Recent History

In 2012 and for the next four years, the well-awarded 907 025 would join the fantastic collection of automobiles in the Fica Frio collection. Unsurprisingly, several of the finest Porsche examples contained within were sourced directly from Dr. Palmaz. Full of vintage race cars, Fica Frio would feature the best-of-the-best automobiles from the golden era of racing of the 1960s and 1970s. While there is no evidence that Fica Frio put this Targa Florio – and Amelia – winning 907 in harm’s way on the race track it must be safely assumed that they occasionally ensured that the 2.2-liter flat-eight remained in fine fettle.

Perhaps with priorities changing, 907 025 then entered the consignor’s collection in 2015. In advance of taking delivery, the consignor requested that Paul Willison, former longtime mechanic and crew member for Brumos Racing and owner of Willison Werkstatt review the car, make the necessary adjustments, and perform a road test. Today, it is in very similar condition to when it left Scalli’s workshop just over 20 years ago, a testament to the quality of his restoration and the care and maintenance it has received since then. To put it mildly, the opportunity to find, and possibly acquire a Targa Florio winning Porsche – let alone the chassis noted by Porsche as achieving their storied 1968 race win – is ephemeral. Porsche 907 025, raced in Florida and across the European continent, and piloted by racing legend Vic Elford is hands-down one of the most world-famous Porsche prototype racers of the 1960s – even if it didn’t appear on Porsche’s victory poster.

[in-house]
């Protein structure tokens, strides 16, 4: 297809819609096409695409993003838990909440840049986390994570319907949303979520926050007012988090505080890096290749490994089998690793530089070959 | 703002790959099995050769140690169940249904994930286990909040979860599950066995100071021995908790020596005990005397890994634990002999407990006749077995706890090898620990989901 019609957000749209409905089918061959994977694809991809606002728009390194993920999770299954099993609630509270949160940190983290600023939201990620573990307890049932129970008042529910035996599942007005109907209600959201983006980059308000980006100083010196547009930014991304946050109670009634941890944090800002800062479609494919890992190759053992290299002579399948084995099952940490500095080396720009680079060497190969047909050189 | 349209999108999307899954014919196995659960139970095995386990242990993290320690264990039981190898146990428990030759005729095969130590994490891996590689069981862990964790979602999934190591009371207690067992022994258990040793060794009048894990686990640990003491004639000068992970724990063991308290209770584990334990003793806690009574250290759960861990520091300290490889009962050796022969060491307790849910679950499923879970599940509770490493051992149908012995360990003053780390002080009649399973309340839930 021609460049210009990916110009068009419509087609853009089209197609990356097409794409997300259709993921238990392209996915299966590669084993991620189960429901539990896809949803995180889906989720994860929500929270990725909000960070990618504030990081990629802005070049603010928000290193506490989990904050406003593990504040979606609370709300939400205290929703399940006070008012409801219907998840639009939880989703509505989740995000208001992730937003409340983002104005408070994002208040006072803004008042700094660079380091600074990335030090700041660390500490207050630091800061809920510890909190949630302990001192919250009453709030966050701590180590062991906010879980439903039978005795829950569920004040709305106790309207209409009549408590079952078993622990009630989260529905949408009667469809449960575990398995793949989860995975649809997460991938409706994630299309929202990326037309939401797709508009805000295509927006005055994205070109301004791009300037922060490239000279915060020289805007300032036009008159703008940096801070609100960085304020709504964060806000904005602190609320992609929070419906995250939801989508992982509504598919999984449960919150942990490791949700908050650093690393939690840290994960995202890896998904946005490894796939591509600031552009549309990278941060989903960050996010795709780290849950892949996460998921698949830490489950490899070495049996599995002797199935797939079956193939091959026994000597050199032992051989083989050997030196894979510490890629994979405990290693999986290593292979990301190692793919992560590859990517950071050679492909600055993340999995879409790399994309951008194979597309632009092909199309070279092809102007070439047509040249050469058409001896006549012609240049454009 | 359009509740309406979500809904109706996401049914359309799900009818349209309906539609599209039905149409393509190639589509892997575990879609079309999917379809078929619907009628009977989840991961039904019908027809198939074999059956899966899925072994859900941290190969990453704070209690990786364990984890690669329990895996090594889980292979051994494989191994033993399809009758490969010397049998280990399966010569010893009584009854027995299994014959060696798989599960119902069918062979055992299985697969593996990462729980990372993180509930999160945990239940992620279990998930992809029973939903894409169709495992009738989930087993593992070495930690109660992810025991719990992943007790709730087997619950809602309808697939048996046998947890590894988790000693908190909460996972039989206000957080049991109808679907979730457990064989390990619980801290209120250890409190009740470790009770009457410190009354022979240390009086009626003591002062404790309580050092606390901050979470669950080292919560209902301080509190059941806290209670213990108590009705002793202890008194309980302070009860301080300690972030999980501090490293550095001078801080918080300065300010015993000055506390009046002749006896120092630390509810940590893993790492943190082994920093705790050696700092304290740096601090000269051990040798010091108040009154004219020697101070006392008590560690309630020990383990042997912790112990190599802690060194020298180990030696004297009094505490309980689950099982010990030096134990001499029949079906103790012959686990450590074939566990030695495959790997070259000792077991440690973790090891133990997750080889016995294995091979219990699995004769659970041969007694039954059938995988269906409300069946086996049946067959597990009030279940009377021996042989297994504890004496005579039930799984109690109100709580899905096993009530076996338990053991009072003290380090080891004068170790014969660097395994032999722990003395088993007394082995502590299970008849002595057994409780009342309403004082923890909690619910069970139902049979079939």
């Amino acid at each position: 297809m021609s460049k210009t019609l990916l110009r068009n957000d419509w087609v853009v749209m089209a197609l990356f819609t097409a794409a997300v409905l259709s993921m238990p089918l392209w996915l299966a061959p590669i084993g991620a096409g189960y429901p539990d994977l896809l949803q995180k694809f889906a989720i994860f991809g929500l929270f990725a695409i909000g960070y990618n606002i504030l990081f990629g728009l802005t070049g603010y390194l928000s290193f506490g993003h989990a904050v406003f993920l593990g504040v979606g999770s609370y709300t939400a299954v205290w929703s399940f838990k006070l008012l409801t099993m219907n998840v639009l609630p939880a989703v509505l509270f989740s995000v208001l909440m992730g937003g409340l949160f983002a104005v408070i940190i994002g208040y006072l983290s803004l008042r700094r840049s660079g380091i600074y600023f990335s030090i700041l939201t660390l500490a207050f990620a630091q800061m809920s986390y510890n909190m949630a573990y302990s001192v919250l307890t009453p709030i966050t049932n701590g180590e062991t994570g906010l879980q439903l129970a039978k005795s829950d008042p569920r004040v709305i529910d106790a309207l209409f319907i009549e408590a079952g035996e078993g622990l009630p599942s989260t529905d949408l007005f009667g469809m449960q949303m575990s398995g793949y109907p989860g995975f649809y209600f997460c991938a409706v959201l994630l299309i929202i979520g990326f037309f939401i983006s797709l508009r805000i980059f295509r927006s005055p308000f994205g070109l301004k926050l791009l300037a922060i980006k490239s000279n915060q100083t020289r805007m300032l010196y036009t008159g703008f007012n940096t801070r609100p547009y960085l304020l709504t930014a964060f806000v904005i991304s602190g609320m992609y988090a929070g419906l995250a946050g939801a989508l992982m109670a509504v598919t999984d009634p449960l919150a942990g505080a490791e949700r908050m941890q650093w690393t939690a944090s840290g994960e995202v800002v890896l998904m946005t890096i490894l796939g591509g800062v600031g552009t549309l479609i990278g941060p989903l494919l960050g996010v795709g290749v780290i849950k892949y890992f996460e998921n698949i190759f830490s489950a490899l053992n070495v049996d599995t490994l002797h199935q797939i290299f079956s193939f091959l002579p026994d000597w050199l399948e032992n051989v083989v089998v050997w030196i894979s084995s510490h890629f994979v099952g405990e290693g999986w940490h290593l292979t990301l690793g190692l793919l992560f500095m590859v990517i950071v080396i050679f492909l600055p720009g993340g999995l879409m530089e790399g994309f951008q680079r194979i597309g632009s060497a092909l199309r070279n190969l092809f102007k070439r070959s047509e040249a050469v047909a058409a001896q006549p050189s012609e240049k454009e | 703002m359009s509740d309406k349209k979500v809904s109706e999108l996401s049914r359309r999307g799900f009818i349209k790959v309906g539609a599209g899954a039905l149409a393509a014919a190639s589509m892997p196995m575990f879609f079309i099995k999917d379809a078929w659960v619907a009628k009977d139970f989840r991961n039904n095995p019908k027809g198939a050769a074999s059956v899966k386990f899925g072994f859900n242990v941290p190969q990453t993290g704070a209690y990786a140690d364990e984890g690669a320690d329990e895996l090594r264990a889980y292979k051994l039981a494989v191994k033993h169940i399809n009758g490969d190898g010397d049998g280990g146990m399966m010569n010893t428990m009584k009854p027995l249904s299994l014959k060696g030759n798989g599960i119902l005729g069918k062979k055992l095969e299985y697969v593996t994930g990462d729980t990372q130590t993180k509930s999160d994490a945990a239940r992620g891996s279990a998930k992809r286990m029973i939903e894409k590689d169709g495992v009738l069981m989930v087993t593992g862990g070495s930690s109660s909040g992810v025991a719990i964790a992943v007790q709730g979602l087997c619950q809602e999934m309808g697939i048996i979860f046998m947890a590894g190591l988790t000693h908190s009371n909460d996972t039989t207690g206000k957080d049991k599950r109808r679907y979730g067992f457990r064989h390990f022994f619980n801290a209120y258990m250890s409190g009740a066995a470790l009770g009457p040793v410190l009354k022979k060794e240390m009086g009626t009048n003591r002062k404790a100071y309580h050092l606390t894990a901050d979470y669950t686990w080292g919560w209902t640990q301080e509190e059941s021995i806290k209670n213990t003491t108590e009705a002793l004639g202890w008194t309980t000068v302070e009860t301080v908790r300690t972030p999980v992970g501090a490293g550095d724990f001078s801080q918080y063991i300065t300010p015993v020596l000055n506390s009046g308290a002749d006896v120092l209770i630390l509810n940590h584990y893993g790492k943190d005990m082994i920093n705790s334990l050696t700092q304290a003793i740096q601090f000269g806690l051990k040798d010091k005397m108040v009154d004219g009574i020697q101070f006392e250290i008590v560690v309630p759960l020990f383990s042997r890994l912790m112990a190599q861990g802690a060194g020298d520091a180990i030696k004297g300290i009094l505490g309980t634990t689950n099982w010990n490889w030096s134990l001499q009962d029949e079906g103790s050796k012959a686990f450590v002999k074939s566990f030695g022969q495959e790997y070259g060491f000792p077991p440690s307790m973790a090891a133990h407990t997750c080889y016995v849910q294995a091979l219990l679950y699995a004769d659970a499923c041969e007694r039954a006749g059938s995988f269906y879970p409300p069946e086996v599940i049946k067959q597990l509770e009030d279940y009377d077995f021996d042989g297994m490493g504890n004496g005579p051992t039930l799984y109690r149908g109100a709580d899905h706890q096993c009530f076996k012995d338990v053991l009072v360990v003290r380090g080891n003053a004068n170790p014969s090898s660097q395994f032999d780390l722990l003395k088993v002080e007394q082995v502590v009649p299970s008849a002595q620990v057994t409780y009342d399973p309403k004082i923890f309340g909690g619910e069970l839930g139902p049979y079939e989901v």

All Photos © Robin Adams, Courtesy of Broad Arrow Auctions

For more information, please see Broad Arrow Auctions


Original Race Footage from the 1968 Targa Florio